Column: Kings know their play is a big reason why John Stevens got fired as coach

Willie Desjardins, right, runs his first practice Monday as interim coach of the Kings.
(Michael Owen Baker / For The Times)

If the Kings had new spring in their legs during their first practice under interim coach Willie Desjardins on Monday, if they moved through his drills with more purpose than they had shown in the weeks leading up to John Stevens’ firing, it’s because they were motivated by guilt as much as by a desire to please the man who will try to salvage what has been a drearily unsuccessful season.

When Darryl Sutter was fired, players barely restrained themselves from publicly singing “Ding Dong! The Witch is Dead,” at the top of their lungs. Stevens’ dismissal was different. It sobered them, as it should have.

Sutter had berated and belittled players toward the end of his coaching term. They were grateful for his guidance during their 2012 and 2014 Stanley Cup runs but their relationship with him had turned irreconcilably sour long before the divorce became official in April 2017. Stevens’ main flaw was that he failed to stir players’ emotions, but an experienced team should have done that on its own. This time, players knew the blame was on them, not the coach.


Team captain Anze Kopitar called it “a sad day.” And it was. “We’re certainly responsible for it. We didn’t play up to our potential and we know it. And he lost the job because of it,” Kopitar said of the message sent when general manager Rob Blake fired Stevens and assistant Don Nachbaur on Sunday. “We’re talking about the reset button, that’s the last resort, the last chance, really, for us to get it going and really not fall behind too deep.”

Defenseman Alec Martinez, always thoughtful, wore a grim expression Monday after practice. “This not on John. This is on us,” he said, adding an expletive to express the depth of his remorse. “Any time anyone loses a job, I don’t care whether it’s management, a player, coach, someone in the front office, it’s obviously something that causes you to reflect and take a look in the mirror. I think that any time this happens, it wasn’t his fault. This was our fault, in the locker room.”

Defenseman Dion Phaneuf echoed that theme. “When a coaching change is made it’s on the players,” he said. “We didn’t get the job done and ultimately it falls on them but as players we’re responsible for it and it’s not a very good feeling. I’ve got a lot of respect for John and Don. Both of them. I really enjoyed working for them. And now Willie coming in, I’m excited to work for him. But as players we didn’t get the job done. And we’re sitting here today because of that.”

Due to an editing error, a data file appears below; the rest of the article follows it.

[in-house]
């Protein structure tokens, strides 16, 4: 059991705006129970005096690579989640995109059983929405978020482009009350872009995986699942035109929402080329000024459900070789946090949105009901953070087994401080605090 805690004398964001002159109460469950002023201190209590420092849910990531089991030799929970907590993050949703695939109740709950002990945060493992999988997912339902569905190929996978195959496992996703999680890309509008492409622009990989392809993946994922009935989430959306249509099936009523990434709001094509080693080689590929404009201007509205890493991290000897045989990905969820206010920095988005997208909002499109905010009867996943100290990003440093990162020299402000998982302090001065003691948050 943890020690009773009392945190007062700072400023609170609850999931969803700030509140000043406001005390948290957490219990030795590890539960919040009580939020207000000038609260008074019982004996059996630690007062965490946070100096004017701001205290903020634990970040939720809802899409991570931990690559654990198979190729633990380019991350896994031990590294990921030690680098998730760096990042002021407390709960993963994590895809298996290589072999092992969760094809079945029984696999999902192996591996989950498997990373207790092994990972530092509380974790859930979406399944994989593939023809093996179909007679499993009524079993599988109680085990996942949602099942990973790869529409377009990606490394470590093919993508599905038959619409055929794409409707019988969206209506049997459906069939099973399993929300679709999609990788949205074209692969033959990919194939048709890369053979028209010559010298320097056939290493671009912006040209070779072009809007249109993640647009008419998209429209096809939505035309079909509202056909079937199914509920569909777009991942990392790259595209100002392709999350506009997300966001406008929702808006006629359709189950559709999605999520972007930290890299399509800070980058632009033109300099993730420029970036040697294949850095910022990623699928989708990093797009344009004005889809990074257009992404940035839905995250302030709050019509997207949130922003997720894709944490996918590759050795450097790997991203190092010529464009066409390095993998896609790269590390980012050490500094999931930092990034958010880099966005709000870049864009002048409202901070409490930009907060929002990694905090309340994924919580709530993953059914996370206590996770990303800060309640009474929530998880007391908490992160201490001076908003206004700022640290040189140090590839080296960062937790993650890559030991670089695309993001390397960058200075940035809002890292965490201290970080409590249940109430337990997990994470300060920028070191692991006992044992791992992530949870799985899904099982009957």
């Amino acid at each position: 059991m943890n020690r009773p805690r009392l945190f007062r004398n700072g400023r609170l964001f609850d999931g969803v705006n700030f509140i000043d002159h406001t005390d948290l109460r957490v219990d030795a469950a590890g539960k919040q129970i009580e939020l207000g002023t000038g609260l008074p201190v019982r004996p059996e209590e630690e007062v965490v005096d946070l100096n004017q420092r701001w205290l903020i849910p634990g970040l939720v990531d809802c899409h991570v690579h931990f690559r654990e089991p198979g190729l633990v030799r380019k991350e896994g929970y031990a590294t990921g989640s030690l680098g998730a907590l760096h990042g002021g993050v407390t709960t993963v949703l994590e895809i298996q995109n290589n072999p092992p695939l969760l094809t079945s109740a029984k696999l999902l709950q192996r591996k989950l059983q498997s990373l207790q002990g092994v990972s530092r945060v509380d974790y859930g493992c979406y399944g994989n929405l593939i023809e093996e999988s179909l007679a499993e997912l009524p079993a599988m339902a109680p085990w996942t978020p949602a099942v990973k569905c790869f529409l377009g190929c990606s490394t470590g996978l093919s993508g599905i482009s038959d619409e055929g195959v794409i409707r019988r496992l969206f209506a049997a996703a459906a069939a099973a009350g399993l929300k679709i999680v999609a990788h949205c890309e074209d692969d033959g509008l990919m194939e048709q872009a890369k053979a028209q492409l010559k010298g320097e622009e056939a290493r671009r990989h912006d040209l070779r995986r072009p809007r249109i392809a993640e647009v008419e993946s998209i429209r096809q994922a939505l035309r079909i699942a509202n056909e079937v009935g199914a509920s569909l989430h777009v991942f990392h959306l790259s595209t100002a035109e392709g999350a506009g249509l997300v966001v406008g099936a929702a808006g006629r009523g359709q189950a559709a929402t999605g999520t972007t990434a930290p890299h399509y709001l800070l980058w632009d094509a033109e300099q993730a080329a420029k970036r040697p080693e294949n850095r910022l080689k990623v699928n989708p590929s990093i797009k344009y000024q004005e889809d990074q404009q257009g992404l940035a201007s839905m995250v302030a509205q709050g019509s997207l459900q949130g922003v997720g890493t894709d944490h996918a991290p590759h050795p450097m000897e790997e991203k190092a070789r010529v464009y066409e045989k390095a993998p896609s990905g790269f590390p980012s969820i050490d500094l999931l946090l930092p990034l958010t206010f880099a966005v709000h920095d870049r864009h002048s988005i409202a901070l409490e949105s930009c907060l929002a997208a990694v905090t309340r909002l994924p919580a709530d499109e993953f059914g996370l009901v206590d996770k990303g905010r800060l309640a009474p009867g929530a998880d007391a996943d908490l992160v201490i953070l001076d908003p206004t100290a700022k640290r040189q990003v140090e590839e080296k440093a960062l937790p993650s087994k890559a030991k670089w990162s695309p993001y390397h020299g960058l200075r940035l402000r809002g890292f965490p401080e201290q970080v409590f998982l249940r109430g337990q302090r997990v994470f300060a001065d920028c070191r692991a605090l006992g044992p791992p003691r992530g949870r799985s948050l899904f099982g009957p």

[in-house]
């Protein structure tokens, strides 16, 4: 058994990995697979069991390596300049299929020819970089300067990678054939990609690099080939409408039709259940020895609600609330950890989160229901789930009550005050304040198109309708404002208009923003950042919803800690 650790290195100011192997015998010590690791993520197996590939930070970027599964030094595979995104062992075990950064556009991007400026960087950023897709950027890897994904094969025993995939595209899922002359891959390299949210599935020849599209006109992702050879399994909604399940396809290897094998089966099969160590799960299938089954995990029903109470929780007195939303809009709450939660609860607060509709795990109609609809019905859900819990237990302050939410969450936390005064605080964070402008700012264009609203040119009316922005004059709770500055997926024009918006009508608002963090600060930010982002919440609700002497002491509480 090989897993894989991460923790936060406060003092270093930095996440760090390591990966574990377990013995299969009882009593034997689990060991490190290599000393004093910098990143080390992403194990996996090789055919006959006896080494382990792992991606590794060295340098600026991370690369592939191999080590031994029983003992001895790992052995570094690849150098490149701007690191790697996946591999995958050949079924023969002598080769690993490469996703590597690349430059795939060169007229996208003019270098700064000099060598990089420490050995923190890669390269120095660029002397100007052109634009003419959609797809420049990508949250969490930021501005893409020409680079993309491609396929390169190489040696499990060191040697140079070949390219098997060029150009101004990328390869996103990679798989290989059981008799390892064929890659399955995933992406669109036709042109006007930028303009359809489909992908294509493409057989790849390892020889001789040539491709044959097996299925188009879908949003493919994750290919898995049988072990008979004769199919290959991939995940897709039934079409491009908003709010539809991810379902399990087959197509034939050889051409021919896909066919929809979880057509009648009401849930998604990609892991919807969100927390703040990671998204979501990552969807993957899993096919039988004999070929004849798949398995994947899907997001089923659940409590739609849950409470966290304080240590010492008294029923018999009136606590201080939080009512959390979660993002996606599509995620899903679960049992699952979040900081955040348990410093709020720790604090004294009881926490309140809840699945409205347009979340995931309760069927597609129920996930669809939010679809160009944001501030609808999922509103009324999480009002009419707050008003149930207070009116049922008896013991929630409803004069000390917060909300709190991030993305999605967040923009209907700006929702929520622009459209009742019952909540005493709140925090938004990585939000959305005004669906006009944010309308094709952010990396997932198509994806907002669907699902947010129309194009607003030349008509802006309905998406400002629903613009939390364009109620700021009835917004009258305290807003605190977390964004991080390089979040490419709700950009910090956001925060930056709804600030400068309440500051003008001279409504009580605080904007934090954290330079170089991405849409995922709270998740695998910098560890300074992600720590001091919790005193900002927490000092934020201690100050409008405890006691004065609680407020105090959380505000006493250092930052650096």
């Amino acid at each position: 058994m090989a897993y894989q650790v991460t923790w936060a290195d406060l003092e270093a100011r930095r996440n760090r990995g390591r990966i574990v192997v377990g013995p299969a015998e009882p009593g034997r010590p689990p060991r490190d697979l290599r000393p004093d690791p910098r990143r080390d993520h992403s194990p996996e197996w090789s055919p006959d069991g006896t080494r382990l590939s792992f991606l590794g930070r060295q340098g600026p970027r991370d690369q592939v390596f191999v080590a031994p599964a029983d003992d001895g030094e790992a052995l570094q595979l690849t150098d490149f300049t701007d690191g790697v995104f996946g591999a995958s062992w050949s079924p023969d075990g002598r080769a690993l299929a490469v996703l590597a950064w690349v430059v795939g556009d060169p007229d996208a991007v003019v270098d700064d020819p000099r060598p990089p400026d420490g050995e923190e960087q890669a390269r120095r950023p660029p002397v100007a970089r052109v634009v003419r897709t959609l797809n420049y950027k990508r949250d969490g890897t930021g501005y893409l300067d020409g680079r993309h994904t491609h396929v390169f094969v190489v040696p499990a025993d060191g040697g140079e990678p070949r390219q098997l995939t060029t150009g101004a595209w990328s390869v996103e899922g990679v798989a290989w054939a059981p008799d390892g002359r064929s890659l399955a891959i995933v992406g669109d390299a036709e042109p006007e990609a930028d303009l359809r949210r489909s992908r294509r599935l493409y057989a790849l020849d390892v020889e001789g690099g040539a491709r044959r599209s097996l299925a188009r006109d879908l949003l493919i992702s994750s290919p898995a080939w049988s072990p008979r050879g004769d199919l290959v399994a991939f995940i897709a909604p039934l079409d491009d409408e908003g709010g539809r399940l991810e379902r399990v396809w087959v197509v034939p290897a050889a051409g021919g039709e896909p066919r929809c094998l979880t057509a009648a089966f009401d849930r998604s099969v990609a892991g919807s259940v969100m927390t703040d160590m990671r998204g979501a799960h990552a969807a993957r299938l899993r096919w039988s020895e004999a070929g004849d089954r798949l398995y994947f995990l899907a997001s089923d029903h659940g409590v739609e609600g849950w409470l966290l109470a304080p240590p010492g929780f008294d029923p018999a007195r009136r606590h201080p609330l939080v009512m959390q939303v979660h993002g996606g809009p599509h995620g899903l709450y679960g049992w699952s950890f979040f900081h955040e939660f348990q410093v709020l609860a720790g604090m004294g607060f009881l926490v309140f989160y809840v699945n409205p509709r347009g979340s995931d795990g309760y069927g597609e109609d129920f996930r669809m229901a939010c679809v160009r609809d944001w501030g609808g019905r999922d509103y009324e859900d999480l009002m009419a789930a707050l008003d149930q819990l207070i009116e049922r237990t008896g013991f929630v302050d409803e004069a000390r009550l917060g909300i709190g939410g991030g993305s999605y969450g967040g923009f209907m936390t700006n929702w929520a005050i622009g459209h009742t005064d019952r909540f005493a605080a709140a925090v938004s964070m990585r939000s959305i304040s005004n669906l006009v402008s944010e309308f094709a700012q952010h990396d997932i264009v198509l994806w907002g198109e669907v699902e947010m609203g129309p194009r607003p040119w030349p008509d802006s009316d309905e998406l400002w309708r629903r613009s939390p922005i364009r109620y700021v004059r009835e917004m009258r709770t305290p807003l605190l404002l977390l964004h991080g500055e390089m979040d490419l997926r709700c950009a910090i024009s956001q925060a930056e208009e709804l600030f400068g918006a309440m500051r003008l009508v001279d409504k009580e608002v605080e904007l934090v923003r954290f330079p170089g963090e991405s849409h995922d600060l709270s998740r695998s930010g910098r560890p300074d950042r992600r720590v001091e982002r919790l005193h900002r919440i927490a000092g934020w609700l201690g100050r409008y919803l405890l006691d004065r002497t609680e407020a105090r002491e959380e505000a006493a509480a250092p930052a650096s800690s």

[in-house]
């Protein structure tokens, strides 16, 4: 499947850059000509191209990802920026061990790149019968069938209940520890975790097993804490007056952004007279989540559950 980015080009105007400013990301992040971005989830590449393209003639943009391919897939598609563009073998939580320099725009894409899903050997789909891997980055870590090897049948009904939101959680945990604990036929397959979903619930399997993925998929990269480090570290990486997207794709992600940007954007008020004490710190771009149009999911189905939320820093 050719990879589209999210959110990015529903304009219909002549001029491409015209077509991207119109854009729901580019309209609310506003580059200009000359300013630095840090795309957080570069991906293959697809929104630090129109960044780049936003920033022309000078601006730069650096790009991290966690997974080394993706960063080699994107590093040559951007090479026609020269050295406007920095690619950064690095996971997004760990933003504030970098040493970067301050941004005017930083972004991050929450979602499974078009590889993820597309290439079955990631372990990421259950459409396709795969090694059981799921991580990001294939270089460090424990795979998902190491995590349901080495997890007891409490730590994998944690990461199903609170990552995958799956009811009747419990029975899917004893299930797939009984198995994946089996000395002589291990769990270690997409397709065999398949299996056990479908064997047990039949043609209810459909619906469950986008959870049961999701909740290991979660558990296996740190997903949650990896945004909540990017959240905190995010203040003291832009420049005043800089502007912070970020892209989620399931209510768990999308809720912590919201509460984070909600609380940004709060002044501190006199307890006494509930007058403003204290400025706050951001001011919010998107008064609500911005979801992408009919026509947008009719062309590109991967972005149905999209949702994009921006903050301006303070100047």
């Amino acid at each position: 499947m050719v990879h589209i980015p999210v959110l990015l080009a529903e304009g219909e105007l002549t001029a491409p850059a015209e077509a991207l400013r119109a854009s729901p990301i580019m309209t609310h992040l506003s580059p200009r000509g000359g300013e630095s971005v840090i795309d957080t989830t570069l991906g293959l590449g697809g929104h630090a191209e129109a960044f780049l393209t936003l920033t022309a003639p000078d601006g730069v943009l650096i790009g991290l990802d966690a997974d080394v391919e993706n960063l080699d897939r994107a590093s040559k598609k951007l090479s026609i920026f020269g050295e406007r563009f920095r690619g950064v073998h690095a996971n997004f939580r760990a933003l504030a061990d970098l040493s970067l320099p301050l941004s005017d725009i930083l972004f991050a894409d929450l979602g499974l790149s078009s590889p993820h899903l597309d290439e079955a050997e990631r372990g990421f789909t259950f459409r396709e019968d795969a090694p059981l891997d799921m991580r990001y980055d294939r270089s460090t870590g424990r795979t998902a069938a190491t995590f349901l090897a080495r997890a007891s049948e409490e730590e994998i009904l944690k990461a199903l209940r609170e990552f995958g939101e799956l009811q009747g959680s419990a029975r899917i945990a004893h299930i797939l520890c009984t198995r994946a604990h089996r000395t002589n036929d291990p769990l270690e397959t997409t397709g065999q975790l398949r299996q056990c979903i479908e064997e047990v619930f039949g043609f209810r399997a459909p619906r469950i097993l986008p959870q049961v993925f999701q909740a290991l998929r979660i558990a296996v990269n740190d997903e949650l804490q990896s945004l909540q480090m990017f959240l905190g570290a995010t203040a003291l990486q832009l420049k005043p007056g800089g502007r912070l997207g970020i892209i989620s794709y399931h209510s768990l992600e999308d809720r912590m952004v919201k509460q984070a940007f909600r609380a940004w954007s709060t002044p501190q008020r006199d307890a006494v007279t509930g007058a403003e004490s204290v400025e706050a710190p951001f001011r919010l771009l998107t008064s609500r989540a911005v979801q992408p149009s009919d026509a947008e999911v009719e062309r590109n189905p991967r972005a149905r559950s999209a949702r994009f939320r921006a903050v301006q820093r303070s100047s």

Winger Kyle Clifford acknowledged that Blake was right about the team’s lack of passion. “You don’t get to the bottom of the standings playing with passion,” Clifford said. “It’s something that’s got to be in your game. We’ve built that type of culture where we’ve had the mindset that we’re going to win every night before, and it’s something that we have to get back to.”

If these players want to stay together, they’ll have to get back to their old, winning ways. Firing the coach is usually the first option for a general manager because it’s easier than revamping the roster through trades, especially during the season.

“I think all coaches kind of understand that,” Dustin Brown said. “But I think players aren’t happy with how we’ve been performing. If they aren’t that way then they probably won’t be here much longer, anyway. It’s one of those things where players have to look in the mirror.”

If this move fails, Blake’s next step will have to be breaking up the team. That wouldn’t be easy with an older group that carries a bunch of hefty, difficult-to-move contracts. In addition, he has consistently said that the Cup-winning core has another championship in it. Shaking up the roster would be conceding the season and starting a rebuild.

“I think that’s something that might have crept in to the group, players just being too comfortable. I think top to bottom that could be probably said,” Brown said. “There’s something to be said for being a little uncomfortable every day coming to the rink. Just your mentality. It’s a fine line. You want to have fun coming to the rink every day but you want to be working every day, and sometimes one part of that scale gets tipped too far.”

Brown doesn’t see the need for rebuilding yet. “The underlying theme for a lot of people is questioning whether we have it anymore. I believe we do,” he said. “But guys have to take a look in the mirror and play better and be better. You’ve got to quit saying it and start doing it eventually.”

Desjardins said that he felt for Stevens and the difficulty Stevens faced in motivating players. Desjardins also credited the former coach for installing a solid foundation. “We’ve just got to find a way to build on that right now,” Desjardins said.

Martinez knew little about his new coach but said he heard good things when he spoke to Blake and to players who had played for Desjardins.

“He brings the energy. All of his teams, they played fast and that’s obviously something that we’ve got to start doing a lot better,” Martinez said. “It’s an odd, strange … feeling. That said, with Willie here, we’ve had plenty of resets but there’s no more time for resets. The time is now.”

It’s win now, or feel more regret they didn’t do more to prevent the Cup core from being broken up.

Follow Helene Elliott on Twitter @helenenothelen